Anne McCaffrey Book Reviews
Overall Impressions of the Cattani series
Kris and Zainal are dropped on an uninhabited planet along with many other humans and other species. They must survive, gain their freedom, and build a self-sustaining world.
The general writing and story-telling are excellent. McCaffery creates complex and believable words and characters. However, there are a very large number of characters, so it can be hard to develop an emotional connection to them. Even Kris and Zainal are written in a somewhat distant style. They have plenty of adventures and challenges, but they never leap for joy, or cry, or tremble with fear or anger.
These books are good fun reads with plenty of plot but lack emotional depth.
Copyright 1995 Ace Books
When the Catteni invade Earth, they Capture Kristin Bjornsen and take her to Barvi. Disliking life as a slave, she commandeers a flyer, escaping into the jungle. There, she rescues a Catteni from certain death, which may not have been the wisest thing to do. They both get captured and dropped on an uninhabited planet along with a few hundred other humans and aliens.
Sergeant Chuck Mitford takes command and turns the ragged band of strangers into a self-sufficient colony. They name the planet Botany. Even the rescued Catteni, Zainal, manages to fit in. And every few weeks, Catteni ships disgorge more unwitting settlers. It is their way of disposing of trouble makers and colonizing new worlds.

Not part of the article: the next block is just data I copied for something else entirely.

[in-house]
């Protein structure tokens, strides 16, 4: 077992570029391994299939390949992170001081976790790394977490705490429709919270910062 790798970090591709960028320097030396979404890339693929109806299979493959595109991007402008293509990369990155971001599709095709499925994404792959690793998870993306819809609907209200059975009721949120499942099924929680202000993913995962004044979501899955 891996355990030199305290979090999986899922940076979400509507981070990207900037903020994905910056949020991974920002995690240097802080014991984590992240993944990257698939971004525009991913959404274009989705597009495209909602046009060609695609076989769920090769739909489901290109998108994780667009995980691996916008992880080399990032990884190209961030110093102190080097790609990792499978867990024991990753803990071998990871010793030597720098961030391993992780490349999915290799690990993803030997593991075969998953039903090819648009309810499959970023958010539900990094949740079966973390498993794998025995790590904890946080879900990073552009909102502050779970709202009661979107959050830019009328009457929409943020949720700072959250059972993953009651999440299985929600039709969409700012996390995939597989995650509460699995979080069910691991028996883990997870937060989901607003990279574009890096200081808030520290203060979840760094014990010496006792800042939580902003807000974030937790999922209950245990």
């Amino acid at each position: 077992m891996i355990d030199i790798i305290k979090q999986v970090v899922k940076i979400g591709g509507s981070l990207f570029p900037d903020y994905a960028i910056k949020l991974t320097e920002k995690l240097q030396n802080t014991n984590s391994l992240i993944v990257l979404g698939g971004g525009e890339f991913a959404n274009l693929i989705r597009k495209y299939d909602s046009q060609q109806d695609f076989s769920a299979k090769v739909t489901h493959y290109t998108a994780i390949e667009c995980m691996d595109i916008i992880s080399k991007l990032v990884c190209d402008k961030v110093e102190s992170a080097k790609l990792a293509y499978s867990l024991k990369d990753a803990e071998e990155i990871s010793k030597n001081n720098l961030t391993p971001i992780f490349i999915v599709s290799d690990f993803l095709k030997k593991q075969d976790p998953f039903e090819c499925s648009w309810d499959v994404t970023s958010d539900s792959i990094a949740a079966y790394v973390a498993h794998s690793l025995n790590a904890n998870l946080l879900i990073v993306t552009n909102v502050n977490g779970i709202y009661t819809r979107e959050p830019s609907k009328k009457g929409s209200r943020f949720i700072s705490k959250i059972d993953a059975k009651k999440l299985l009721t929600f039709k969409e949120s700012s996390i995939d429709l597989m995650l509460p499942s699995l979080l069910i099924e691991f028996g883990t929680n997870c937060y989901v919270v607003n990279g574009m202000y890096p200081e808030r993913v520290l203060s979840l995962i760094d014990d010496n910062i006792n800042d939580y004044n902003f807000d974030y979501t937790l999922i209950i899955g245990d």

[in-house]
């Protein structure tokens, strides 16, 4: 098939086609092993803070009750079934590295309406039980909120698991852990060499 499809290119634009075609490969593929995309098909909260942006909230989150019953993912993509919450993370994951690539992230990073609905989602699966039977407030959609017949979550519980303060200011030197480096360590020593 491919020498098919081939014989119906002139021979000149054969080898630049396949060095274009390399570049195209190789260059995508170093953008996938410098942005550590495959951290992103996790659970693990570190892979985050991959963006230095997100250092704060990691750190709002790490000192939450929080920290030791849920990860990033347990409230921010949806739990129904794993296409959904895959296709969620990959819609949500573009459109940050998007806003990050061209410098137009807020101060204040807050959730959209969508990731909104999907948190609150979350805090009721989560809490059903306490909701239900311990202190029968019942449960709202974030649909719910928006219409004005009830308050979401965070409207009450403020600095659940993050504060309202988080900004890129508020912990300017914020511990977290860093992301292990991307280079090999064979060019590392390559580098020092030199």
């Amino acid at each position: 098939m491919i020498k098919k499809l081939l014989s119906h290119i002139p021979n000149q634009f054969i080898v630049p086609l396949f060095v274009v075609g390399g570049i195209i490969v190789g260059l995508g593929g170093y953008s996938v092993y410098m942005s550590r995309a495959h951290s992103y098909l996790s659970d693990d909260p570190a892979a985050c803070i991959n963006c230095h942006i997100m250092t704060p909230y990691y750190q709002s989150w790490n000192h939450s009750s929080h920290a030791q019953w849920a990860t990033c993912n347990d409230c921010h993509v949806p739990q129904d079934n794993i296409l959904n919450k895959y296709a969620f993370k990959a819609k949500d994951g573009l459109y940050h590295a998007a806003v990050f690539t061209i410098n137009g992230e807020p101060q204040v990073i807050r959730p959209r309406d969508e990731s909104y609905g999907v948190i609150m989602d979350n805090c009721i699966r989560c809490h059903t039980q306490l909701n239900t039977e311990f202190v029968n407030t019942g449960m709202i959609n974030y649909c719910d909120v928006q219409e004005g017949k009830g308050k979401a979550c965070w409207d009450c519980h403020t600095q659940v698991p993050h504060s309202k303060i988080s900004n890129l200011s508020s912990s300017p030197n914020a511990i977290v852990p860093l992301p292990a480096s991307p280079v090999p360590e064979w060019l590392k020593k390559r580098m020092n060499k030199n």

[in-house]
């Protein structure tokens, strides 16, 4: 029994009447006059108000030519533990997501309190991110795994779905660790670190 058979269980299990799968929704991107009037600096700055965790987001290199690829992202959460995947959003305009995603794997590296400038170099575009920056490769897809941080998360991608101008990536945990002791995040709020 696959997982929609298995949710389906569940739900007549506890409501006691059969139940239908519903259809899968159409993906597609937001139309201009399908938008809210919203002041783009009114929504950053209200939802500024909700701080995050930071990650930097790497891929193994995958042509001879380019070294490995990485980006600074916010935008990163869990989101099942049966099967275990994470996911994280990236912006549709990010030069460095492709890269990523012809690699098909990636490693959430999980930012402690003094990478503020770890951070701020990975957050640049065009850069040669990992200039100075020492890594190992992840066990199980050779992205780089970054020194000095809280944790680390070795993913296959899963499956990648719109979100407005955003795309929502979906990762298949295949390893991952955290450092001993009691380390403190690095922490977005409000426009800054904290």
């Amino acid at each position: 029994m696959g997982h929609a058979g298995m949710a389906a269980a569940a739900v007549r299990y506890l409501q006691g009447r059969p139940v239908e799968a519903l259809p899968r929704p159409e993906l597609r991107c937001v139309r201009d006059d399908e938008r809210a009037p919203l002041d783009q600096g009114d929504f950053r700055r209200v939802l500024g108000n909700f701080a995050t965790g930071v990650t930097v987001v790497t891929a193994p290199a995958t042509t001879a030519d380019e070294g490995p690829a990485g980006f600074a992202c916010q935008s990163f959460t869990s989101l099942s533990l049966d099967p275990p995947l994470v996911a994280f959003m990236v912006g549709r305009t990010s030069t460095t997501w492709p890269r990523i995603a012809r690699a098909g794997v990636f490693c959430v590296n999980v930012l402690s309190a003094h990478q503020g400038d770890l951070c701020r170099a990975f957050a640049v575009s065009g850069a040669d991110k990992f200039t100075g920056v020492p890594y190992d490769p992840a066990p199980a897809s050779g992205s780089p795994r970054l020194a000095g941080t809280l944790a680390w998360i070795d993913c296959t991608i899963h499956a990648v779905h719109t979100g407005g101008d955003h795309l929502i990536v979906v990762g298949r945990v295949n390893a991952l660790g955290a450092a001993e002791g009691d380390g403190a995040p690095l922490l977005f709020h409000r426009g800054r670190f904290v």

Although there aren't any people, sentient beings, native to Botany, someone has taken a great deal of effort to farm the world. It is covered with fertile fields of grain, herds of overly tame mammals, and a few predators to keep the place clean. It is one giant farm managed by machines.
As more humans and aliens are dropped, more experts are added to the population. Soon the colony is dismantling the mechanized farm machinery to make useful items, like comm units and transport vehicles. Just when life is getting almost comfortable, the Catteni return for Zainal. But he gives them a piece of his mind and stays on Botany.
Although Zainal is Emassi, a high ranking Catteni, his people do not rule the galaxy. They are slaves of the Eosi.